You Hear Beeping. We Hear Phonological Awareness


Young children love to listen to and imitate sounds! Parents should encourage this natural inclination as often as possible, because this vocal play is actually helping children develop early phonological awareness skills. Phonological awareness is the ability to hear and manipulate words, syllables, and sounds in oral language. It is one of the strongest predictors of later reading ability.

Children develop phonological awareness through deliberate and explicit instruction, with plenty of opportunity for repetition and practice. Instruction should be just like the game below from Kindermusik@Home: brief, focused, playful, and active to keep children engaged. For young children, it’s best to incorporate images to help make a connection between an object and its sound.

Let’s Be Vehicles: A Phonological Awareness Game for Young Children

This adorable vocal play game wants you to come along on a chugga-chugga, vreeeooooooom, putt-a-putt-putt, beeeeeep-beeeeeep, bringg-bringg ride, and be ready to make some noises along the way. Play the “Let’s Be Vehicles” game.

Let's Be Vehicles

For an added challenge, after playing this game with a young child a few times, try practicing the auditory discrimination game away from the computer. Ask: “What sound does a motor boat make?” Make the sound of the airplane and ask, “What makes this sound?”

Looking for more fun, musical learning ideas? Follow us on Pinterest.

Music Paves the Way to Literacy

Improve Listening Skills with Kindermusik

Improve Listening Skills with KindermusikListening to and identifying sounds is the earliest phonological awareness skill and one of the most important pre-literacy competencies. Without this skill, there will be no progress toward phonics, spelling, or text comprehension.

How Children Become Phonologically Aware

Children become phonologically aware in a specific developmental sequence, beginning with the larger sound units (e.g., tapping each word in a sentence), then focusing on parts of individual words (e.g., blending two words to make a compound word, such as cup-cake), and finally focusing on smaller sound units (/b/-/ig/) within words.

This developmental sequence is universal…meaning that children who are English language learners are able to transfer phonological awareness skills from their first language, even when the two languages are very different! And children who speak other alphabetic languages also progress through the same sound-awareness sequence, from larger to smaller units.

Kindermusik@Home Activity that Supports Phonological Awareness

There is such a thing as training an ear. Parents can extend the application of a listening activity like this one from Kindermusik@Home to pre-literacy by gathering a variety of sound-making materials and playing with different pitches, paces, and lengths of sound. The more experience children gain in learning to identify the subtle nuances between musical timbres and pitches, the more prepared they will be to recognize and identify the distinct sounds within words.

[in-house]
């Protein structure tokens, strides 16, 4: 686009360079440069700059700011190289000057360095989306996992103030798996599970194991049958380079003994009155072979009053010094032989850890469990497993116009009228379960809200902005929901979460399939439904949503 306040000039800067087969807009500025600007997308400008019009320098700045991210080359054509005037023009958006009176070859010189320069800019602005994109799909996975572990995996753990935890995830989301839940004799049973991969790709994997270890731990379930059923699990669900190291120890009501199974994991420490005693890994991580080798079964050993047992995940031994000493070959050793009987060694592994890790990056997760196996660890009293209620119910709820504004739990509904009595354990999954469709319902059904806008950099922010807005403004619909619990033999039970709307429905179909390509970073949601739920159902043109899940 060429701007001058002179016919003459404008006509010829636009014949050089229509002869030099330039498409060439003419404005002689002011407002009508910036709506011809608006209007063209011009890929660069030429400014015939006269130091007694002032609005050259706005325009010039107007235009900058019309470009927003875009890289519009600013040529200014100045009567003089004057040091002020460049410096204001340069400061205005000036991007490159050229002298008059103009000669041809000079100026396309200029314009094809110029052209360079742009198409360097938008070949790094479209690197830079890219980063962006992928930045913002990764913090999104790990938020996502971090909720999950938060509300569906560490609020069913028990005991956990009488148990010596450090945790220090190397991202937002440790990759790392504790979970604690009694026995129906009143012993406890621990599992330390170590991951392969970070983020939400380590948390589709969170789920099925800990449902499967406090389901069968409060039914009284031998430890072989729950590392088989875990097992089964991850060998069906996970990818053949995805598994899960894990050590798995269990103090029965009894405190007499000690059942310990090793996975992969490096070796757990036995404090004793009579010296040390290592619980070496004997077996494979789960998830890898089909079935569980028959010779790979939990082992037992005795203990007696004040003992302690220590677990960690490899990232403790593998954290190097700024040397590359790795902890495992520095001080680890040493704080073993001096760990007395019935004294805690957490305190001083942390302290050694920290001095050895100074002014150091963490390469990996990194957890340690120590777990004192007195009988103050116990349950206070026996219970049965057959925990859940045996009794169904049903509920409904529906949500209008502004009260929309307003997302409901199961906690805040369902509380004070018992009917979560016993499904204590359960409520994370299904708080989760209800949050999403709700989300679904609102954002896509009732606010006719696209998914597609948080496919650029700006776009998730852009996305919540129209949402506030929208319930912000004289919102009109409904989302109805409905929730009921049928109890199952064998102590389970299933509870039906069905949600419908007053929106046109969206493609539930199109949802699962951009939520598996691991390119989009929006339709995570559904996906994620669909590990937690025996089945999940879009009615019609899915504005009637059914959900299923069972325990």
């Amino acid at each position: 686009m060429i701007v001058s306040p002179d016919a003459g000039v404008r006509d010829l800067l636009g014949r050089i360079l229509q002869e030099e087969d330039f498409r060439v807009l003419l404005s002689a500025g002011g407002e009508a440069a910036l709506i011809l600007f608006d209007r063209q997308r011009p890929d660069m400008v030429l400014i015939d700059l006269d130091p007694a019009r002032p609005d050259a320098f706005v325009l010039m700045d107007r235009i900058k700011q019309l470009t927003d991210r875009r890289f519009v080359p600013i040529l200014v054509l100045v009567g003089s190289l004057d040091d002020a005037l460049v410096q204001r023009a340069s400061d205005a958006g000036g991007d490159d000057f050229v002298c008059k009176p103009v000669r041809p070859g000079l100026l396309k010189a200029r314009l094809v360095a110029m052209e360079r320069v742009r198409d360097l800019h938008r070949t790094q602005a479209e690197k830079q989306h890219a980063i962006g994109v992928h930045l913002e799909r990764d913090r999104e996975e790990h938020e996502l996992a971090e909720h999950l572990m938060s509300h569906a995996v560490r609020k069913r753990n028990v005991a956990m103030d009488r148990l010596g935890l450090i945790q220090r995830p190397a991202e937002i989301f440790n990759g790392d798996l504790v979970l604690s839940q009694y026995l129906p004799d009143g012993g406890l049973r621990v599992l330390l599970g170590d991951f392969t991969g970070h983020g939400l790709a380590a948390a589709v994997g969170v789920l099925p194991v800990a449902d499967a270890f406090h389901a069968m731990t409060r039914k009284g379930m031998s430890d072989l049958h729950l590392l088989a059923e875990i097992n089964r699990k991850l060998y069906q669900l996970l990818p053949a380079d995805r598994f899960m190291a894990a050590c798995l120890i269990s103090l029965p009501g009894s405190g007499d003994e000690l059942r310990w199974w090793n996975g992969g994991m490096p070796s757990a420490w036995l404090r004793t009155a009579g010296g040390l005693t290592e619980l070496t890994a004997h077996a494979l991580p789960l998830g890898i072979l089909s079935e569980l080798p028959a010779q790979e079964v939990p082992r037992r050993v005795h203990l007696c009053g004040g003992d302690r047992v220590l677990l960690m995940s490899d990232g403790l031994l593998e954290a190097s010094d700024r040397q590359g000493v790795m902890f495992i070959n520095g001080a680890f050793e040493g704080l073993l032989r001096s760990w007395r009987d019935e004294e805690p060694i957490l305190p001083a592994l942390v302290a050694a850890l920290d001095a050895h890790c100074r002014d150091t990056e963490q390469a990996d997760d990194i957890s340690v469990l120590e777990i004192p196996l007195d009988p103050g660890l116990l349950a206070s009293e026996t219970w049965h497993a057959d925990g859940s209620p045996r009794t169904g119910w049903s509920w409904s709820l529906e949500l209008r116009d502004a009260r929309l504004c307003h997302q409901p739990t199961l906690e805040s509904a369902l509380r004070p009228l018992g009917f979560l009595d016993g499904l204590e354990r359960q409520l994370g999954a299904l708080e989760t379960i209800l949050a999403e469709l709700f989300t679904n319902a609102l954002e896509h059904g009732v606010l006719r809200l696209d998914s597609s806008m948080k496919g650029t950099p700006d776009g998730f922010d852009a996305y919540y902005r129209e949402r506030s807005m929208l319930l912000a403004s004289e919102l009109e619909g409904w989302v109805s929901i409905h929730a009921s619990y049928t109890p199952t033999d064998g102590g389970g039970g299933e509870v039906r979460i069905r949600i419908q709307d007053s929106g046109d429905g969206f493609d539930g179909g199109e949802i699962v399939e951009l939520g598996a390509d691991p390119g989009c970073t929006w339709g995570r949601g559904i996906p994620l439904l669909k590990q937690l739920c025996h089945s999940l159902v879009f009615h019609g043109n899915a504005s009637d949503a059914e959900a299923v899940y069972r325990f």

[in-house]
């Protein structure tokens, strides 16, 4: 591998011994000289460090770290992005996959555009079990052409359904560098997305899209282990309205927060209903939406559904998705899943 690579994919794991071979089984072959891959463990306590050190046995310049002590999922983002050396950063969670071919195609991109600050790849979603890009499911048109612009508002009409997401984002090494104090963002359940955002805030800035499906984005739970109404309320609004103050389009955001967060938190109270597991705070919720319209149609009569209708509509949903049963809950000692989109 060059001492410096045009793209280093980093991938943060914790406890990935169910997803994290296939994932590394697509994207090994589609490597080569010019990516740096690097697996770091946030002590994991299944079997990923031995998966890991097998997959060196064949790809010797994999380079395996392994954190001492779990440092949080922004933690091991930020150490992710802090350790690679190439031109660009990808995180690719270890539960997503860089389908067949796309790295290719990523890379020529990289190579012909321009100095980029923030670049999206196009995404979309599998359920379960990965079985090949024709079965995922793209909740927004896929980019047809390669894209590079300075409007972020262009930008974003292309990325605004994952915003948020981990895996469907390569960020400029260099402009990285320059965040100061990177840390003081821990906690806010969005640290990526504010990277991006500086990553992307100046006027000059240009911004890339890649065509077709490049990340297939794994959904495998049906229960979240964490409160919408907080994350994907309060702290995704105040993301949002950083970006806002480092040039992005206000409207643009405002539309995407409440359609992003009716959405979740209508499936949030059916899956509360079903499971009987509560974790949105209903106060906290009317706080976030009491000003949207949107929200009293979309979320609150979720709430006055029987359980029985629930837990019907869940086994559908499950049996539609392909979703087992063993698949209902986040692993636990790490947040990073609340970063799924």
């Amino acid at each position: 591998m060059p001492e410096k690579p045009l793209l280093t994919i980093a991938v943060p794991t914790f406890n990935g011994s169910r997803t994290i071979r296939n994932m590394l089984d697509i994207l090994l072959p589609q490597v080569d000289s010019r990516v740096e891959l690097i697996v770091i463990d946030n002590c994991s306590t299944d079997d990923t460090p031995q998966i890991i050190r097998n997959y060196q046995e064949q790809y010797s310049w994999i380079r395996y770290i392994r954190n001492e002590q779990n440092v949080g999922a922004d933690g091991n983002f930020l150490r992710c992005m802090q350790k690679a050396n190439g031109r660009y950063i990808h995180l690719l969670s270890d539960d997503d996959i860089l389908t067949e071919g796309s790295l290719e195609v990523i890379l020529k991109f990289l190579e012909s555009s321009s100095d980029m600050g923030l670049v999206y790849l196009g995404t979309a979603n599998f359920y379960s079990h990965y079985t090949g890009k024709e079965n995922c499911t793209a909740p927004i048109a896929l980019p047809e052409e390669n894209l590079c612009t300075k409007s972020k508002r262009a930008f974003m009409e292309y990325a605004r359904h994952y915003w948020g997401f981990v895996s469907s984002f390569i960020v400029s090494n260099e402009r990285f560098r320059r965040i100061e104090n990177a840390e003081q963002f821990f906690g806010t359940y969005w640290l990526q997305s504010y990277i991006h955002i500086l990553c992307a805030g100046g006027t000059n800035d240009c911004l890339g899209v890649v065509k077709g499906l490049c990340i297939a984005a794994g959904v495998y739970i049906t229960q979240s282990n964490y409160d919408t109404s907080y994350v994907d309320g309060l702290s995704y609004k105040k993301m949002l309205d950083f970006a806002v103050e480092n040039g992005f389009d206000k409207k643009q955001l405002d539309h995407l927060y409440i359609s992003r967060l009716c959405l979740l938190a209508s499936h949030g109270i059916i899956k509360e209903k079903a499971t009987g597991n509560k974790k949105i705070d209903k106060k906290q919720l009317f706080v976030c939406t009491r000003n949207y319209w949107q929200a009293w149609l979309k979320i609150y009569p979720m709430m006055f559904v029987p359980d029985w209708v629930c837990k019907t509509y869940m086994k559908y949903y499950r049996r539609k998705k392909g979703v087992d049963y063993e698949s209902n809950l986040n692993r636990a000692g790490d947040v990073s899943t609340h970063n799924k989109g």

Kindermusik@Home activity: “Which Woodwind?” Give young children’s listening skills a workout with this fun, musical game. Kids will learn to identify a piccolo, flute, oboe, bassoon, and bagpipe.

Kindermusik@Home Listening Game


Learn more about how music supports early literacy development. 

Happy World Read Aloud Day!

WorldReadAloudDayIt’s World Read Aloud Day.

Presented by, this day represents a global literacy movement to show the world that the right to read and write belongs to all people. Of course, we think the best way to celebrate is to read a book out loud with children like this Kindermusik mom and daughter.



The Educational Benefits of Reading Aloud to Children

In many homes around the world, this scene of a parent and child sharing the joy of reading together repeats itself over and over again—and children love it! In fact, the latest Kids & Family Reading Report from Scholastic, shows that when it comes to being read aloud to at home, more than eight in 10 children (83%) across age groups say they love(d) or like(d) it a lot—the main reason being it was a special time with parents.

In addition to bonding, reading aloud holds other benefits, whether reading aloud with a parent, teacher, or other caregiver. Reading aloud increases a child’s print awareness, teaches them the cadence of language, boosts vocabulary, and expands a little one’s understanding of the world. It’s no wonder one of our favorite children’s authors, Kate DiCamillo said: “Reading should not be presented to children as a chore or duty. It should be offered to them as a precious gift.”

3 Quick Kindermusik Tips for Reading Out Loud

  1. Read children’s books YOU love. One of the ways children learn to love reading is when the adults in their lives model that love!
  2. Encourage movement by imitating what you read. A child who moves around during story time is still gaining the benefits of reading. Plus, “jumping” when a character jumps or “reaching up high” to pluck an apple from a tree gives children a greater sense of the vocabulary words.